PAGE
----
Sunday, August 14, 2011

A New Kind of Love (1963)

Paris and fashion blend again in A New Kind of Love, a romantic comedy starring the best Hollywood couple ever, in my opinion, Paul Newman and Joanne Woodward. But back to the fashion for the moment. It IS seriously amazing here. Of course, the opening credits list Edith Head, Lanvin, Christian Dior, and Frank Sinatra singing, so I expected nothing less. From the full-skirted, feather couture ensems walking Parisian catwalks, to Joanne's menswear inspired blouses and trousers (and one or two pencils stuck randomly in her hair) this movie treats what women wear as consciously created works of art.

These fashions circle what I see as a typical Paul/Joanne storyline: She plays the intelligent career woman who at first ignores his charming advances, but then viewers discover she loved him all along. More specifically, Joanne plays Sam, a tomboy who "steals" high fashion designs for the mass production of more affordable, department store versions. For this reason, she travels to Paris with two co-workers, and meets columnist-in-exile (for sleeping with the boss's wife), Steve. The two begin awkwardly---Steve mistakes Sam for a man.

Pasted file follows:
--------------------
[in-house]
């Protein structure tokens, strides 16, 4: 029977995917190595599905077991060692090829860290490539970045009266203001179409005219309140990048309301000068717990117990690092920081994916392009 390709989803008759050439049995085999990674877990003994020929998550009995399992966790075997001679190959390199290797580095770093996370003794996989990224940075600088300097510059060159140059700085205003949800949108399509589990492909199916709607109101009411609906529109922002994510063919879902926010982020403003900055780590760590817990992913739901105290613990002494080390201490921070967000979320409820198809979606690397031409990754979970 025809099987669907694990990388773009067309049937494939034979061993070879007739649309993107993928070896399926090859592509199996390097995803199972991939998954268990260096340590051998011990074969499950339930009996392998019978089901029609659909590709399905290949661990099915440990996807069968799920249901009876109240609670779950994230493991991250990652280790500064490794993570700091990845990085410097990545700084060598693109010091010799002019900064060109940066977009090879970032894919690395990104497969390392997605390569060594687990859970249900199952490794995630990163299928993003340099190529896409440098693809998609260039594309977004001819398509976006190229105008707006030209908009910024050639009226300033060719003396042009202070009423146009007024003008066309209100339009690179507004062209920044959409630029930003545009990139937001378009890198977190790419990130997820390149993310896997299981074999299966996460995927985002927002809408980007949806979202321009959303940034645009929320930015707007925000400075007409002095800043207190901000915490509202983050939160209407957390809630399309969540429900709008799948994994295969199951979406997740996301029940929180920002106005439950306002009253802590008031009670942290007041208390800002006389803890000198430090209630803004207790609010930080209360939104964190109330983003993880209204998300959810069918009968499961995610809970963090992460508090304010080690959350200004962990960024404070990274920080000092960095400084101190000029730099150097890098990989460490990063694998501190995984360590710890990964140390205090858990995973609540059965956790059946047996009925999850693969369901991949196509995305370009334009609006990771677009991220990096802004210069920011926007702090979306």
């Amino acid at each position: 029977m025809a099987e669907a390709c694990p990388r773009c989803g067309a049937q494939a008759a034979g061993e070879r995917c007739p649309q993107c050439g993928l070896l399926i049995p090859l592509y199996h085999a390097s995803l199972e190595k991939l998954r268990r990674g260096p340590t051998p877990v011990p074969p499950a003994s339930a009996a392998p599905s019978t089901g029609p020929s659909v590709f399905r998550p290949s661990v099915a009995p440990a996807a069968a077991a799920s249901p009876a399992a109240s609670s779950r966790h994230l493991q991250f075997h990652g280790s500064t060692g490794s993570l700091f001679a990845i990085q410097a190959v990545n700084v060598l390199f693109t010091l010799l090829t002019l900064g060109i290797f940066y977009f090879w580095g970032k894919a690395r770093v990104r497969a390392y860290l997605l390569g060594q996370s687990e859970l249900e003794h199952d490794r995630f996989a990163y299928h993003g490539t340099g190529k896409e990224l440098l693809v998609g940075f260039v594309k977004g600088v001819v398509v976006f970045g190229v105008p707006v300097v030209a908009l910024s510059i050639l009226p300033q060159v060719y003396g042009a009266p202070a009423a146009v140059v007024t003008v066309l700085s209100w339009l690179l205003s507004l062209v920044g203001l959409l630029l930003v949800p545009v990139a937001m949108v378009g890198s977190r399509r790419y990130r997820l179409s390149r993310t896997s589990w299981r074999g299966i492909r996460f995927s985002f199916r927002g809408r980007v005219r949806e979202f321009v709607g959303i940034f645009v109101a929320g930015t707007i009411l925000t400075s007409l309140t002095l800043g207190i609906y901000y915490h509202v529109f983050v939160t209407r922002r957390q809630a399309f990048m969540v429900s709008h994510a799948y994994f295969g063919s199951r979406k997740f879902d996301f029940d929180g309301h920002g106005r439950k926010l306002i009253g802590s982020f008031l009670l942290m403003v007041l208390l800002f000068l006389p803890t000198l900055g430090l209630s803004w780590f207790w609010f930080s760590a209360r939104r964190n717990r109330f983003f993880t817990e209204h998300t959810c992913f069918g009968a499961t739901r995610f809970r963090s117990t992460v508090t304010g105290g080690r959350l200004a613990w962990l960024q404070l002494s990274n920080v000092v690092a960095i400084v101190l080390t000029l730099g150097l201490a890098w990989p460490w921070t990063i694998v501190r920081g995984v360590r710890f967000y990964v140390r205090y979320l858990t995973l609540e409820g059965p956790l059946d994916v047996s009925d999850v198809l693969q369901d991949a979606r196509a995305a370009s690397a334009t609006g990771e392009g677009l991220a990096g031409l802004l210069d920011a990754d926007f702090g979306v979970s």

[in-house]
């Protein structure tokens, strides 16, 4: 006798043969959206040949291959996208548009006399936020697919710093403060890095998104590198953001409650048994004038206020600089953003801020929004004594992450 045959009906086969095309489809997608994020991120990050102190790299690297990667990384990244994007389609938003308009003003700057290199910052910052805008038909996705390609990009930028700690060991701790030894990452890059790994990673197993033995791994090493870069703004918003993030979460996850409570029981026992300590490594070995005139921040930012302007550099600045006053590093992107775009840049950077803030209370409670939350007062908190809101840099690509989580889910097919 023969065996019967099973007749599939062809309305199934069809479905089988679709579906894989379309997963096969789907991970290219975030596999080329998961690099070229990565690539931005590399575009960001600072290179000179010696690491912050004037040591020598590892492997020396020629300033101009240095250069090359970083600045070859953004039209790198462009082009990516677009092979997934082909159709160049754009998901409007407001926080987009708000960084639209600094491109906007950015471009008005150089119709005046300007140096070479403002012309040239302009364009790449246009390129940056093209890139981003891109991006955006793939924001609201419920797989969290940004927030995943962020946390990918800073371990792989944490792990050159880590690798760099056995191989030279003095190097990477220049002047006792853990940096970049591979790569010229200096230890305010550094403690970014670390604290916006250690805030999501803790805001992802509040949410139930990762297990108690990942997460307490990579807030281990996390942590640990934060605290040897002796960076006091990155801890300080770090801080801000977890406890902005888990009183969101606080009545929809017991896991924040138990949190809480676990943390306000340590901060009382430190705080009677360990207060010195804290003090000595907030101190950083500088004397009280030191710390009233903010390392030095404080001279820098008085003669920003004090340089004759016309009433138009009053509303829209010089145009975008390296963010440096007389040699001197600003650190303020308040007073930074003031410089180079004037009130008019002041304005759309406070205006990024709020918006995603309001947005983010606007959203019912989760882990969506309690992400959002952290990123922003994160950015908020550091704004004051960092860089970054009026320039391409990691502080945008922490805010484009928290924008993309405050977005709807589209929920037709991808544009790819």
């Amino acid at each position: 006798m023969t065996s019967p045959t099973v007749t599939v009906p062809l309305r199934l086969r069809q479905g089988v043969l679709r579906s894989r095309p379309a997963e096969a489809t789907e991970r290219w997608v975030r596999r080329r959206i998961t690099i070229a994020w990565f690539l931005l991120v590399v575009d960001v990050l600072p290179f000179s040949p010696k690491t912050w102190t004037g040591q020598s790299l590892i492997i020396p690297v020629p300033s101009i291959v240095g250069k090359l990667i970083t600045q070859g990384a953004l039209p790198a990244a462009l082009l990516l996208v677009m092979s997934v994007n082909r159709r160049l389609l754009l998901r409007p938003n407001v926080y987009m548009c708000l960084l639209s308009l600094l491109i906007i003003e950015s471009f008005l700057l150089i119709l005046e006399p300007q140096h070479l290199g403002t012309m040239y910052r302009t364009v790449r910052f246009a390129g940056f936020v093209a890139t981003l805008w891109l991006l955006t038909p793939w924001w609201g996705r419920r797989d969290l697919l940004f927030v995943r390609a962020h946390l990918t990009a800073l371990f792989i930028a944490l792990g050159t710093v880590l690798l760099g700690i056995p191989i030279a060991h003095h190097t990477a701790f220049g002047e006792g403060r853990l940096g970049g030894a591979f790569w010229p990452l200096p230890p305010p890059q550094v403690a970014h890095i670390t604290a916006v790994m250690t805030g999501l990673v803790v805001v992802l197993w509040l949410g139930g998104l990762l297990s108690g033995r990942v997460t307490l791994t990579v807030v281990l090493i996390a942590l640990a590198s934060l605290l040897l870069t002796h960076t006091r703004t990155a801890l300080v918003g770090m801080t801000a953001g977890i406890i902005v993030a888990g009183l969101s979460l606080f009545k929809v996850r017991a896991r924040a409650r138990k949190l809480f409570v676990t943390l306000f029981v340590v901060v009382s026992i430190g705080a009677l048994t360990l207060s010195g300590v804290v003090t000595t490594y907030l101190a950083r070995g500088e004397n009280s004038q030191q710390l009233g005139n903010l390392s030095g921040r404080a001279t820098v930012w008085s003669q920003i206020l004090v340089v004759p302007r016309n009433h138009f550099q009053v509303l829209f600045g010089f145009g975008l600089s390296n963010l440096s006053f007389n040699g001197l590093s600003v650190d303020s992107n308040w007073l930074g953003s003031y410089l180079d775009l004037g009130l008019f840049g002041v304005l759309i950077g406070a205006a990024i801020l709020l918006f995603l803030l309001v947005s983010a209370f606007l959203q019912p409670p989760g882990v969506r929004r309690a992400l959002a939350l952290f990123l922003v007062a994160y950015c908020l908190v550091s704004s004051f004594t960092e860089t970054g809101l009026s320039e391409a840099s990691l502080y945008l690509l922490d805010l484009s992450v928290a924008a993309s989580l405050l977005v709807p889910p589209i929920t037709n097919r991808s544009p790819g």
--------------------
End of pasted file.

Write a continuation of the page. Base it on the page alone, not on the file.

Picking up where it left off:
Inspired by the Paris fashion, a dance with Maurice Chevalier (don't ask) and embarrassment over her single-dom, Sam invents a more feminine, fashionable version of herself. Steve then spots her again, mistakes her for a famous call-girl, and interviews her several times for column inspiration. Though Sam fails to extend the act, and Steve dislikes her for that, I think no shock will come from my assurance that everything works out for them in the end.

I find this movie fun, despite its lack of an original plot. Paul and Joanne convey so much chemistry and comic timing. Also, Thelma Ritter, Eva Gabor, and George Tobias head a charming supporting cast. However, I think the movie's best point remains its use of fashion. I rarely see one that uses fashion so intentionally for both entertainment and insights. For instance, a split-screen of Sam observing a fashion show, while Steve indulges in burlesque acts, with models and dancers wearing similar ensems, seems so clever to me. As someone who already loves fashion, it made me appreciate it, and its possibilities, even more.


Shybiker said...

Oh, goody! A movie I haven't seen which sounds very promising! Thanks, Francy.

emma wallace said...

This sounds soooo fun! I love movies about fashion and movies about Paris - I think a movie night is in my future... Thank you, Francy!